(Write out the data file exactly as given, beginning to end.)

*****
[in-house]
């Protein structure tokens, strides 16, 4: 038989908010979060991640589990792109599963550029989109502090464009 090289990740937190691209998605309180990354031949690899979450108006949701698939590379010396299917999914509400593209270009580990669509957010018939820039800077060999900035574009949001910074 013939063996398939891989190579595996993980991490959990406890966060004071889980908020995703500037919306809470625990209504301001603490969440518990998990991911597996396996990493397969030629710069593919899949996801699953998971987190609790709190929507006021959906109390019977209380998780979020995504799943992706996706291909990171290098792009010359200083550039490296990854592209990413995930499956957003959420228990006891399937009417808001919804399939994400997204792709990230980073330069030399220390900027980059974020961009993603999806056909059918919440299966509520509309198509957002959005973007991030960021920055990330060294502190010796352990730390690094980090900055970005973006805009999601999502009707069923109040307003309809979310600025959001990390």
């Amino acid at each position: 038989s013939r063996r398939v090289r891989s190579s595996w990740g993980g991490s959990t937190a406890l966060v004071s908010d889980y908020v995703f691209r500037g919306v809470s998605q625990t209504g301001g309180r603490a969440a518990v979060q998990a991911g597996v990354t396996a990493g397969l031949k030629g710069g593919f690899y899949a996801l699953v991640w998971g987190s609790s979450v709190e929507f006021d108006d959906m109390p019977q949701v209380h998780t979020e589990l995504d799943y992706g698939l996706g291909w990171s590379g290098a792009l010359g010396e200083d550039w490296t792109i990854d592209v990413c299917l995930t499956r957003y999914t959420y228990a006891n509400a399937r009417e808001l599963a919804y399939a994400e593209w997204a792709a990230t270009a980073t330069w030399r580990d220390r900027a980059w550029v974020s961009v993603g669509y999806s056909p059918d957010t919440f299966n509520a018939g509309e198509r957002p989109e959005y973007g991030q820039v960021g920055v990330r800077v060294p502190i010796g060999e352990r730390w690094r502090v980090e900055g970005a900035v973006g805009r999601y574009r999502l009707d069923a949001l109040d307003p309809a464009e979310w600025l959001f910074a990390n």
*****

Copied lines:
[in-house]
């Protein structure tokens, strides 16, 4: 038989908010979060991640589990792109599963550029989109502090464009 090289990740937190691209998605309180990354031949690899979450108006949701698939590379010396299917999914509400593209270009580990669509957010018939820039800077060999900035574009949001910074 013939063996398939891989190579595996993980991490959990406890966060004071889980908020995703500037919306809470625990209504301001603490969440518990998990991911597996396996990493397969030629710069593919899949996801699953998971987190609790709190929507006021959906109390019977209380998780979020995504799943992706996706291909990171290098792009010359200083550039490296990854592209990413995930499956957003959420228990006891399937009417808001919804399939994400997204792709990230980073330069030399220390900027980059974020961009993603999806056909059918919440299966509520509309198509957002959005973007991030960021920055990330060294502190010796352990730390690094980090900055970005973006805009999601999502009707069923109040307003309809979310600025959001990390």
């Amino acid at each position: 038989s013939r063996r398939v090289r891989s190579s595996w990740g993980g991490s959990t937190a406890l966060v004071s908010d889980y908020v995703f691209r500037g919306v809470s998605q625990t209504g301001g309180r603490a969440a518990v979060q998990a991911g597996v990354t396996a990493g397969l031949k030629g710069g593919f690899y899949a996801l699953v991640w998971g987190s609790s979450v709190e929507f006021d108006d959906m109390p019977q949701v209380h998780t979020e589990l995504d799943y992706g698939l996706g291909w990171s590379g290098a792009l010359g010396e200083d550039w490296t792109i990854d592209v990413c299917l995930t499956r957003y999914t959420y228990a006891n509400a399937r009417e808001l599963a919804y399939a994400e593209w997204a792709a990230t270009a980073t330069w030399r580990d220390r900027a980059w550029v974020s961009v993603g669509y999806s056909p059918d957010t919440f299966n509520a018939g509309e198509r957002p989109e959005y973007g991030q820039v960021g920055v990330r800077v060294p502190i010796g060999e352990r730390w690094r502090v980090e900055g970005a900035v973006g805009r999601y574009r999502l009707d069923a949001l109040d307003p309809a464009e979310w600025l959001f910074a990390n």